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I don’t know

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I don’t know

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Last week was spent with my family, getting away from it in the wonderful isolation of the New Forest in Dorset. Feeding chickens and pigs, avoiding over-curious ponies, getting mild sunburn… And generally not thinking that much about work.

One thread that did come to mind, however, was how three (or four, depending on your views on abbreviation) seem to be at the core of an intelligent approach to most things, but also seem to be so hard to say. “I don’t know”.

We are in a period of oddity. Technology is changing the way in which we interact and communicate. Technology has also changed the way in which international business works so that we now find ourselves in a globalized economy the likes of which has never been seen before. Politics doesn’t really know where it’s at: the former threats of nation-states (Russia, Germany, France…) have disappeared to be replaced by amorphous threats that seem simultaneously both under- and over-played. The impending UK General Election seems both impossible to call and yet weirdly bland in content.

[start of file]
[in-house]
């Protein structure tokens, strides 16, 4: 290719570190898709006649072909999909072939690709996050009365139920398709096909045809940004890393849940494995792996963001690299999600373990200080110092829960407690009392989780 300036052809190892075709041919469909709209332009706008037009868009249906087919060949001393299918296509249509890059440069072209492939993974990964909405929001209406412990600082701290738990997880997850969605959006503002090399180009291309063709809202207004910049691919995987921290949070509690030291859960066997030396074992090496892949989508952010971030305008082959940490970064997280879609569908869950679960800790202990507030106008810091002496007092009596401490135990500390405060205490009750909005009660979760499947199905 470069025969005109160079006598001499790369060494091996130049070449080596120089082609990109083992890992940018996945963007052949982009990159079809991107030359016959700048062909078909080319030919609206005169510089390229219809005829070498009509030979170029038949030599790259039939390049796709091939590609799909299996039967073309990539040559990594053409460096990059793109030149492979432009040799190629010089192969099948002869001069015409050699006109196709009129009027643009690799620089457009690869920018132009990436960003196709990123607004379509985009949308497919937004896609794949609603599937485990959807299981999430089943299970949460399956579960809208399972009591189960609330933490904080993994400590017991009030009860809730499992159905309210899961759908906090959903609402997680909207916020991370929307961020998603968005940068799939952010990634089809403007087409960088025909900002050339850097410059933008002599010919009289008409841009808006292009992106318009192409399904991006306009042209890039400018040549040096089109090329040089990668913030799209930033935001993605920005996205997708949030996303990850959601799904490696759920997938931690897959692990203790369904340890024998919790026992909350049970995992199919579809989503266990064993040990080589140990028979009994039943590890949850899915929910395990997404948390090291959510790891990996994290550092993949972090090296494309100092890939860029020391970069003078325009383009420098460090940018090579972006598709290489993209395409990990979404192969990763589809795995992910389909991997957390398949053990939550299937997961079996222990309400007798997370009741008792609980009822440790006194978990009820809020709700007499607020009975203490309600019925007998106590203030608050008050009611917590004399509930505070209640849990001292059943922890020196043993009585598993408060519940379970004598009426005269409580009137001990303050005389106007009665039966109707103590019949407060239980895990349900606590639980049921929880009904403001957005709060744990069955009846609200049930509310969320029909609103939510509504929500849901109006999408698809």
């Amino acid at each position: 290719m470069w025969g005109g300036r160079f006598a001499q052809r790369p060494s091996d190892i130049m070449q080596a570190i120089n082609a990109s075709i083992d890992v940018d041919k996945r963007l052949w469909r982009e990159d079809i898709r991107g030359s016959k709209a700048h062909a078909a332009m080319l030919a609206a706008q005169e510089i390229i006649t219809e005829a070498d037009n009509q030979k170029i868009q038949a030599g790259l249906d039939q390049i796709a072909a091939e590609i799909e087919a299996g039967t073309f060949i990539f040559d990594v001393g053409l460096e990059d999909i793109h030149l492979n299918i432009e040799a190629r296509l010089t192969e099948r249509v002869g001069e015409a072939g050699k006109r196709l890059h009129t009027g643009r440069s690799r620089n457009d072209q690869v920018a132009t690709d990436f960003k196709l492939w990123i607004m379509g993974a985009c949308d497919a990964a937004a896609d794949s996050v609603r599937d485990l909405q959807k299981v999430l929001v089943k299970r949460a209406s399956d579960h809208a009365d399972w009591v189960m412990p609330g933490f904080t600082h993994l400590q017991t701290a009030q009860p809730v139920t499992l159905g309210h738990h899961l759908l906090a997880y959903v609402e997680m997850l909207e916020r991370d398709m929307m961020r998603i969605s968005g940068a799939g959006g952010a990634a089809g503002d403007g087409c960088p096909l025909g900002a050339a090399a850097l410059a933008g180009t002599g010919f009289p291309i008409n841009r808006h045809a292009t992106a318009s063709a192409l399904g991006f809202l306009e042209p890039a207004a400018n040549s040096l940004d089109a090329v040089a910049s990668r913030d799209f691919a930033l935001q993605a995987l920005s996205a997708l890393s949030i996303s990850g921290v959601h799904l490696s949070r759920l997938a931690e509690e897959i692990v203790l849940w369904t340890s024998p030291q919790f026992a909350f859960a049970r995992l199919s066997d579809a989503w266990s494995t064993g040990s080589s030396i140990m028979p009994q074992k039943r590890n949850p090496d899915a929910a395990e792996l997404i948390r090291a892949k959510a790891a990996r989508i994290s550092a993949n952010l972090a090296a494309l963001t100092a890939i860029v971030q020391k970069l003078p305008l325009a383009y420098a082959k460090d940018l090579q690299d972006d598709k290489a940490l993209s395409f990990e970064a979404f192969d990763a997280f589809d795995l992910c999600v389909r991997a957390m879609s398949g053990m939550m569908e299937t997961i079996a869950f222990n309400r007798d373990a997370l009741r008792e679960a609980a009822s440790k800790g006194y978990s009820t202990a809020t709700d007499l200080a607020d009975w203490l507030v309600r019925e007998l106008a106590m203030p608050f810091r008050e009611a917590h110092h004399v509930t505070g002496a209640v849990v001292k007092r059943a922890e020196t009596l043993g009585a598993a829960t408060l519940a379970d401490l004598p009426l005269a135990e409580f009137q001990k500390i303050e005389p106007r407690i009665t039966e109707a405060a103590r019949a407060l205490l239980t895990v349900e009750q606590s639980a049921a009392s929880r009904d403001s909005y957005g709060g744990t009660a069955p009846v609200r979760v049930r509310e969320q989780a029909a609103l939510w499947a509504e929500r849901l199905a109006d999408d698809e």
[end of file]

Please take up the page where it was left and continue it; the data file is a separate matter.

In all of that mess, anyone who with any certainty can say “I do know” is almost certainly not to be trusted. And yet that’s what we crave. Deep in our bones we want certainty, and so fall for the doctors of spin and purveyors of silver bullets. People who have confidence in their almost certainly wrong convictions.

“I don’t know” is an unacceptable response in politics. “I don’t know” is an unacceptable response in business too. But it shouldn’t be, because it’s the right answer most of the time. It’s the answer that is then followed up by “… but why don’t we try?” or “… but I have a hunch that… ” which gives direction but doesn’t promise the Earth

Evolve your approach to Application Performance Monitoring by adopting five best practices that are outlined and explored in this e-book, brought to you in partnership with BMC.


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